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Ward Sutton on the Serious Business of Cartooning
Article by: Michelle Venus
Editorial cartoonist Ward Sutton almost didn’t win the Herblock Prize this year. Named for the renowned cartoonist, the award recognizes excellence in editorial cartooning. Ward was busy working in his studio in his Old Town Fort Collins home on a snowy Tuesday in February when he took a moment to check on the award’s submission deadline.
Ward Sutton at work in Fort Collins, CO
It was that day.
Ward scrambled his day in order to put together his submission, all the while wondering, “Is this worth it? I never win these things…maybe I should just blow it off.” In spite of his musings, he emailed material to OfficeMax to get it printed and got a phone call shortly after asking if he was “part of some sort of an organization that has some particular agenda” and informed that company policy may not allow his cartoons to be printed.
Ward explained the nature of his work and the award and hopped into his car to resolve the issue. Upon arriving at OfficeMax, he was informed, “It’s OK. It’s OK. Freedom of speech.” Then the call came, letting him know he was this year’s winner. The awards ceremony was held in the Library of Congress, about two miles from the White House, the source of much inspiration. All in all, a dream come true.
And all it took was more than two decades of working as a freelance cartoonist—beginning with a self-syndicated strip and then working with publications such as The New Yorker, The Village Voice, The New York Times, The Nib, In These Times, , The Nation,Time, TV Guide, Rolling Stone, Fusion, and MAD Magazine, along with many others. Ward is also the pen behind Stan Kelly, The Onion’s editorial cartoonist.
Today’s news cycle (or perhaps cyclone) gives Ward a lot of material to choose from. “I can remember other times when I would be stumped, trying to come up with something that was a worthy topic. Now there is just more than I can operate on,” he says. “Something comes up and I want to do something on it, and it already feels like old news by the next day.”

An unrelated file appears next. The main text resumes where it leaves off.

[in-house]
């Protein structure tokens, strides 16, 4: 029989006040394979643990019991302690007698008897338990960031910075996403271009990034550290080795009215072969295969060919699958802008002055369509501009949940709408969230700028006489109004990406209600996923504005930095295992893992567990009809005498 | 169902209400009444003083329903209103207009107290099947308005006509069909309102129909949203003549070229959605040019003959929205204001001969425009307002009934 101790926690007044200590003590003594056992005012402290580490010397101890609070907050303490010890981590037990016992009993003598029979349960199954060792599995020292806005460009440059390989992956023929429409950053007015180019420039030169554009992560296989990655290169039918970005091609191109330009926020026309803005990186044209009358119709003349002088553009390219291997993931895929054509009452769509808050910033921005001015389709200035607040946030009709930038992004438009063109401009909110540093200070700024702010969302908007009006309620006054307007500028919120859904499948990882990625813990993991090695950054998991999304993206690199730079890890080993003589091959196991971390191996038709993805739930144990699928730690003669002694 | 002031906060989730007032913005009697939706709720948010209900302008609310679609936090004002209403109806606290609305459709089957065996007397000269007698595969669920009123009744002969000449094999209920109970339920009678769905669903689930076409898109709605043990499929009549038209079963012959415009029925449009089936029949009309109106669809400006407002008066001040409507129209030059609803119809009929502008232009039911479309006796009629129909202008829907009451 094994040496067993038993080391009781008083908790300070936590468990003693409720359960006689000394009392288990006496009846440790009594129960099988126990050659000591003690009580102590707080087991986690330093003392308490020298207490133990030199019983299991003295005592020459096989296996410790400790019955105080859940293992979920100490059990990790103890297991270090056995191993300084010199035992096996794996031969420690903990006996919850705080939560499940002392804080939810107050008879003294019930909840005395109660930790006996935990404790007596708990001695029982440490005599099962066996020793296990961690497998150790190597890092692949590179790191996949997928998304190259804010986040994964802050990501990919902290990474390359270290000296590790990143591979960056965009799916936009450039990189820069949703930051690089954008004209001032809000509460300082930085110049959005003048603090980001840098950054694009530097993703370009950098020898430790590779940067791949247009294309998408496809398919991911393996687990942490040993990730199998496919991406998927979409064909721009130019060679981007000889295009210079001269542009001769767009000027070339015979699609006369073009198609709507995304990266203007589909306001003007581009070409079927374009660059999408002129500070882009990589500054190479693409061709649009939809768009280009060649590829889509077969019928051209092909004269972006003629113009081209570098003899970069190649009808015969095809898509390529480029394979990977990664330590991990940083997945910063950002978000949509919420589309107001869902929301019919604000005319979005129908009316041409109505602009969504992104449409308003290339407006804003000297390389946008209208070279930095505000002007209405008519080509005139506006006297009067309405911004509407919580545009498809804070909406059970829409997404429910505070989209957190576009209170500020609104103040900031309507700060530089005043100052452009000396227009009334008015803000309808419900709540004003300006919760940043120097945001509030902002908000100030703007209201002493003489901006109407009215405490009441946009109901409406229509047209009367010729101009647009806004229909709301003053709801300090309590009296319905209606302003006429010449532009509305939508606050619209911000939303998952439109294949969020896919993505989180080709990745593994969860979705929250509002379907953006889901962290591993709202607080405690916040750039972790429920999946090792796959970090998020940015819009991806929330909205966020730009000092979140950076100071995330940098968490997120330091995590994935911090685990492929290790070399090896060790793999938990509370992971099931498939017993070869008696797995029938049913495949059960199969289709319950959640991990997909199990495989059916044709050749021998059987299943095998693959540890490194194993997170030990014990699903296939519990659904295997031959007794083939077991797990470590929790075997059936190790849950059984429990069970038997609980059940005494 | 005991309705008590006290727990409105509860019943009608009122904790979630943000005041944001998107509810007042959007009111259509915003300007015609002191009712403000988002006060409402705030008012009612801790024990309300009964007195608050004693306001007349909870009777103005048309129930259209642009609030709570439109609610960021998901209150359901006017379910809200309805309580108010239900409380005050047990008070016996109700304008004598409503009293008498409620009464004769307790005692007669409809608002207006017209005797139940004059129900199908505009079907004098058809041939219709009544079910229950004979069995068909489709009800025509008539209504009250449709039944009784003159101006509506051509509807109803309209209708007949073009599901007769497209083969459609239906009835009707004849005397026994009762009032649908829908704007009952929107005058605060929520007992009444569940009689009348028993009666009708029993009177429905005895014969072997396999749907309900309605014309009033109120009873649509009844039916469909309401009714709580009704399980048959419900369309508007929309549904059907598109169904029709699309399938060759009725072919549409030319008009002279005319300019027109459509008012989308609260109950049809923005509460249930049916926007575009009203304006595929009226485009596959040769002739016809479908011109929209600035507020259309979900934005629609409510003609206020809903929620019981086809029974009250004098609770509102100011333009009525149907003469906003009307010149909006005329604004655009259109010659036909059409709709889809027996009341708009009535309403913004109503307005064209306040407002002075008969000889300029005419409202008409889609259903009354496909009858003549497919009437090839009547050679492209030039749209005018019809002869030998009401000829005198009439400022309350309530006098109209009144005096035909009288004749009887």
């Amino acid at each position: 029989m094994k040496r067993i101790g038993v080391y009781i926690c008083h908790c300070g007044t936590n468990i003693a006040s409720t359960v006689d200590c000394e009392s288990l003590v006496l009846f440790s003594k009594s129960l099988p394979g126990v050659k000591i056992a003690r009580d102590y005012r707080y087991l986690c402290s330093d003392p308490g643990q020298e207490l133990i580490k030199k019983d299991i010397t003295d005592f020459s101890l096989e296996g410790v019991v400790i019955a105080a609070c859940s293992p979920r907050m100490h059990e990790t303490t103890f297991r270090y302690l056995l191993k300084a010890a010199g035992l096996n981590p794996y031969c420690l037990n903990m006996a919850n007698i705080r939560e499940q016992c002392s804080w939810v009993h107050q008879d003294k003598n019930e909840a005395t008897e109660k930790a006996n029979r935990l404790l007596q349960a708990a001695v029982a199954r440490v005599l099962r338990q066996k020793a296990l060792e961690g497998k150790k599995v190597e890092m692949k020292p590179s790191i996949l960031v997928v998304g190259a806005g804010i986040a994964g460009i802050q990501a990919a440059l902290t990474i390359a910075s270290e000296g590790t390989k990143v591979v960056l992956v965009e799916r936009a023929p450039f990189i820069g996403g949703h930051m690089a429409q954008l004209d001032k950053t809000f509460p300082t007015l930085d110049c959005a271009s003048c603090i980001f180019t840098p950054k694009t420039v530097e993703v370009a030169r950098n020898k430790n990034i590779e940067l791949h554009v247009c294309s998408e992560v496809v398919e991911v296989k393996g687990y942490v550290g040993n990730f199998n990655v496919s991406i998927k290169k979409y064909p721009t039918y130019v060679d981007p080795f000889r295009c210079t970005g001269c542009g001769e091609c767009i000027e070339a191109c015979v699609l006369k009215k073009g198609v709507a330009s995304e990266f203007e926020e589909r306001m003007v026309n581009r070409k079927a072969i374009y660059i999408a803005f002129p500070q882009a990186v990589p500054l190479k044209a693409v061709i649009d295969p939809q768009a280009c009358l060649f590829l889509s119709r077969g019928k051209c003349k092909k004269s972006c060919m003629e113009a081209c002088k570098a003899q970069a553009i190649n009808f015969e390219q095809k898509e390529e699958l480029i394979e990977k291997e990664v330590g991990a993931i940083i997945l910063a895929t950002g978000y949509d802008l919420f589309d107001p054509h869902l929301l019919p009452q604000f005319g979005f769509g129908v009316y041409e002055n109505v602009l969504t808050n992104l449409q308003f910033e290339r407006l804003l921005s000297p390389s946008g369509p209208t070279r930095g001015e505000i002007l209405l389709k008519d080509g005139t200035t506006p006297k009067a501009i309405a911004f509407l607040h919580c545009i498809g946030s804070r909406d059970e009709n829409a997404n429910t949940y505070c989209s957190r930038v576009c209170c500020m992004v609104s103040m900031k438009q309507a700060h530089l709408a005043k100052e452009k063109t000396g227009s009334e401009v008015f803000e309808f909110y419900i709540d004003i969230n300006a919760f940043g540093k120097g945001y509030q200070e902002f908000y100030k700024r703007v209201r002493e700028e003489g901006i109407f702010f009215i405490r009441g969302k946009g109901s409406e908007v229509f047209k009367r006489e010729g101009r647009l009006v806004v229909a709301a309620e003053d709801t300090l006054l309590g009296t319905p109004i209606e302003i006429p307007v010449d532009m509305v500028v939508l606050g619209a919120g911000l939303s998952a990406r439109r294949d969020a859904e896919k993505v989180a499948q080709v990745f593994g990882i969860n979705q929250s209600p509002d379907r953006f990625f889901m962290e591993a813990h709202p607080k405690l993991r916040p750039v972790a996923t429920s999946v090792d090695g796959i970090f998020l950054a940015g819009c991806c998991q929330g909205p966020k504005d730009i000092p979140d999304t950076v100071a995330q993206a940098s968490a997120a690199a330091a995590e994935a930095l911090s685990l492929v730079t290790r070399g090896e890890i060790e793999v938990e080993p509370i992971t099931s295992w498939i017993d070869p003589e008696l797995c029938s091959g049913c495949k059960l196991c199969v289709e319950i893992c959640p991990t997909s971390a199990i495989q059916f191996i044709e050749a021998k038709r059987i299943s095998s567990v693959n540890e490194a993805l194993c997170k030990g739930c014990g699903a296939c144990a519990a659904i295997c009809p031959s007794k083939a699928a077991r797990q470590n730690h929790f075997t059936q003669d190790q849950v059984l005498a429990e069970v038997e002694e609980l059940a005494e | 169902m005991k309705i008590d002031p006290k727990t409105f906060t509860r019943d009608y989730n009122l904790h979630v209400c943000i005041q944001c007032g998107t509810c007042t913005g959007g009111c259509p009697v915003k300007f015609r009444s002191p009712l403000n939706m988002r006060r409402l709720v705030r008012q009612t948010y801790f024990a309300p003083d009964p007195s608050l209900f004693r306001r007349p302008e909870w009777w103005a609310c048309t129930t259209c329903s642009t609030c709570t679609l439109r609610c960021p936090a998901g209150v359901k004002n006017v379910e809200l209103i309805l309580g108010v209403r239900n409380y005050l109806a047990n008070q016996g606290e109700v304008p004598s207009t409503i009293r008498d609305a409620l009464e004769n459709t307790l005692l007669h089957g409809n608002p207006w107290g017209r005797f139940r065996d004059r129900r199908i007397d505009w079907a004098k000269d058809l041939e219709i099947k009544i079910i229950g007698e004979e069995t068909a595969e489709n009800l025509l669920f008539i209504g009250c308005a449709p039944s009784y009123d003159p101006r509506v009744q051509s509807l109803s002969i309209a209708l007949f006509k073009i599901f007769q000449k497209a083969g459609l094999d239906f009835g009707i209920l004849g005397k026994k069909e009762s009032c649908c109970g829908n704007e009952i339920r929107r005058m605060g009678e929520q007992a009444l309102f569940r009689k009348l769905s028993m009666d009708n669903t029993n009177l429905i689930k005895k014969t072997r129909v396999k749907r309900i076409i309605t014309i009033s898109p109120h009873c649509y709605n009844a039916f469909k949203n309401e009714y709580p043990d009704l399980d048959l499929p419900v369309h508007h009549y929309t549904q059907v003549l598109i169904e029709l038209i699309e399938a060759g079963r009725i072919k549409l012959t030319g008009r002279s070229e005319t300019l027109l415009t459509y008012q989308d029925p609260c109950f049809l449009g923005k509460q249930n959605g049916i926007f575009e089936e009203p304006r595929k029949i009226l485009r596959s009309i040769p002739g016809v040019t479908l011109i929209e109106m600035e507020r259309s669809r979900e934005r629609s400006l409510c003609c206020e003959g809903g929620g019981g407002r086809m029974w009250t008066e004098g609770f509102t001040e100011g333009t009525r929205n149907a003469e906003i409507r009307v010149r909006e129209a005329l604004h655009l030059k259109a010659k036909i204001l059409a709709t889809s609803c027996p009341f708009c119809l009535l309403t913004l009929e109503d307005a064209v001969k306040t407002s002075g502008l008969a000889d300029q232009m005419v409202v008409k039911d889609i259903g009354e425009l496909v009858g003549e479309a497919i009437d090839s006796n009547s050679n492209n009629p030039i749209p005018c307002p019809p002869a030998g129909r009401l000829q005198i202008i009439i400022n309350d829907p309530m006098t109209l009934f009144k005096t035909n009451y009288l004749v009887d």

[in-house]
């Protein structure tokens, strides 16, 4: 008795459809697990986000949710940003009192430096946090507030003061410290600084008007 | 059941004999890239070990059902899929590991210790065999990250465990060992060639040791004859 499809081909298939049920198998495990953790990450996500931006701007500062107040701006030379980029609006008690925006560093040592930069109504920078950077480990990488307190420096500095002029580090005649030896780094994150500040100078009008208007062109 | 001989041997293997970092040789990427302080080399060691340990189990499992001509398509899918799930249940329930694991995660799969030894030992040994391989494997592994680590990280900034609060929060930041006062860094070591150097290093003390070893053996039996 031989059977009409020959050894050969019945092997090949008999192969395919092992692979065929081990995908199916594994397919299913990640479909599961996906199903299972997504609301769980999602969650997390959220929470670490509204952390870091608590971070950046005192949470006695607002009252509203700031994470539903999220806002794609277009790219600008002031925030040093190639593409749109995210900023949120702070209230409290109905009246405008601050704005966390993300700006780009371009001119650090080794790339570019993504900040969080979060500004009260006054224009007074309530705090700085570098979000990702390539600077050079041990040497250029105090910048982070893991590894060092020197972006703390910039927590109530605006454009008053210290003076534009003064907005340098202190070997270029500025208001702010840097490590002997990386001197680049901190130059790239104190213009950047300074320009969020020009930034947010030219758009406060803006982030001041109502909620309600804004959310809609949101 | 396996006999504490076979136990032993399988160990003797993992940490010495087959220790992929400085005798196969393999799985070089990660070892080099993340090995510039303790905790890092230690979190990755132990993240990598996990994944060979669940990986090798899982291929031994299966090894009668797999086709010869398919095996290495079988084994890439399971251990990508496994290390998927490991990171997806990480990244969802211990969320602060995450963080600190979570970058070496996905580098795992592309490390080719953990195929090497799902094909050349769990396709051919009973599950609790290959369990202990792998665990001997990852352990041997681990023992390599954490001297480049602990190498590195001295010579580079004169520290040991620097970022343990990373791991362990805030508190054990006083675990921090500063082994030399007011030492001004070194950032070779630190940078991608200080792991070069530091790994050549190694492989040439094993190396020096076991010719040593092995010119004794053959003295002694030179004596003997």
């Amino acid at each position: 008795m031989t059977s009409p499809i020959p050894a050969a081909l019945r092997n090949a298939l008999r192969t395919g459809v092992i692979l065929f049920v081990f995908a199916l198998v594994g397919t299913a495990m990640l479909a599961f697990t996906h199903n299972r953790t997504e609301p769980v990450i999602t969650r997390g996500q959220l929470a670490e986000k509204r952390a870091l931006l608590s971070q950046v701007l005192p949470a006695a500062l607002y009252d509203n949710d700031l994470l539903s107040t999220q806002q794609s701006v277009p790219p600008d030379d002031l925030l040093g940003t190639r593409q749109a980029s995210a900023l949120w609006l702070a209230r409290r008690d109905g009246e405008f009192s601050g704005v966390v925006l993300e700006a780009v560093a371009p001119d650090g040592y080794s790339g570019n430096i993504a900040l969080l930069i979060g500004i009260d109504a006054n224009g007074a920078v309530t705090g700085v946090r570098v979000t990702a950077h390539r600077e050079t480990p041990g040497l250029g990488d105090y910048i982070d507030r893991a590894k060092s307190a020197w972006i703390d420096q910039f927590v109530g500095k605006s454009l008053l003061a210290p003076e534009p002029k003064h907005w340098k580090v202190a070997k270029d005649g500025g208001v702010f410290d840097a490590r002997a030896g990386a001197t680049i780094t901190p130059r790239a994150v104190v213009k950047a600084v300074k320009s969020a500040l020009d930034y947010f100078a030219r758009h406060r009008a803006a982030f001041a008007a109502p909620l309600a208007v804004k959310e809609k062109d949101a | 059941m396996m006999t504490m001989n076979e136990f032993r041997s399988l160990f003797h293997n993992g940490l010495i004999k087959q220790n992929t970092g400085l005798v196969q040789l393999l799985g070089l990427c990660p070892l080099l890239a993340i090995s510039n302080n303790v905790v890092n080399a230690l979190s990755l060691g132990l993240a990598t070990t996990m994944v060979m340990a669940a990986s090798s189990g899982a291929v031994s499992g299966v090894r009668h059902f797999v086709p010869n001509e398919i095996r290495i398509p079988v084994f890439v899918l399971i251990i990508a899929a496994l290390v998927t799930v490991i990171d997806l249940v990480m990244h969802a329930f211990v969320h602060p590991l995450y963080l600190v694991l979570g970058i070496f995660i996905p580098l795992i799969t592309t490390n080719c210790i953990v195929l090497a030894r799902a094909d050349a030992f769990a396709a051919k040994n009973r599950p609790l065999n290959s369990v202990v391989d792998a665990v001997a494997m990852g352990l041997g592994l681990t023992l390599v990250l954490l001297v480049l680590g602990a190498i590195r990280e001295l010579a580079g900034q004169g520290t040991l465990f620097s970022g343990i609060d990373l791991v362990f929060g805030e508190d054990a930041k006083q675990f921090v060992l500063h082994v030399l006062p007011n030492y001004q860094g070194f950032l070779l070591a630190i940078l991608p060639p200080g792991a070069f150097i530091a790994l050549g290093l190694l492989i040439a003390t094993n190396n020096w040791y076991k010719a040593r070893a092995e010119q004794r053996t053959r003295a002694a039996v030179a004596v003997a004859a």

The self-avowed news junkie looks for his own take on the current environment when creating a cartoon. Ideas pop up and he pitches them to one of his editors. The next step is a script treatment that includes all the dialogue and setting. After some back and forthing, the final concept is clarified and then Ward starts the actual cartooning process. It’s not as easy as you might think. The image is the main communication vehicle, with the text supporting it. Too much text can take away from the power of the illustrations. A lot of finessing goes into the writing, and Ward can spend several hours working on a single sentence, getting it just right.
Digging out the humor and irony is part of the process. “It’s really easy too just list all the terrible things that are going on and then you have a terrible cartoon that just isn’t funny,” explains Ward. “The key lies in trying to point out the hypocrisies of what’s going on, and illustrate the players for who they really are. At the same time, I also don’t want to turn any of these people into some kind of funny character that people start to like. I try to steer clear of creating lovable versions of these people who are doing terrible things to our country.”
“Ward Sutton’s satire doesn’t just bite, it maims. He’s the perfect cartoonist for our discordant times.’’ ~ Stephen Colbert
What’s next for Ward Sutton, now that he’s won one of the most prestigious cartooning awards out there? “Well, I’d really love to do a New Yorker cover,” he says. “I got a call from the cover editor congratulating me after the announcement, so I think I’m going to pursue that.”
Hear that, New Yorker Magazine? Ward Sutton has you in his sights.
Michelle Venus is a freelance writer living and working in a little old bungalow in Old Town Fort Collins. She can be found pedaling her bike to coffee shops and happy hours, and is known to dance in the office. Any office.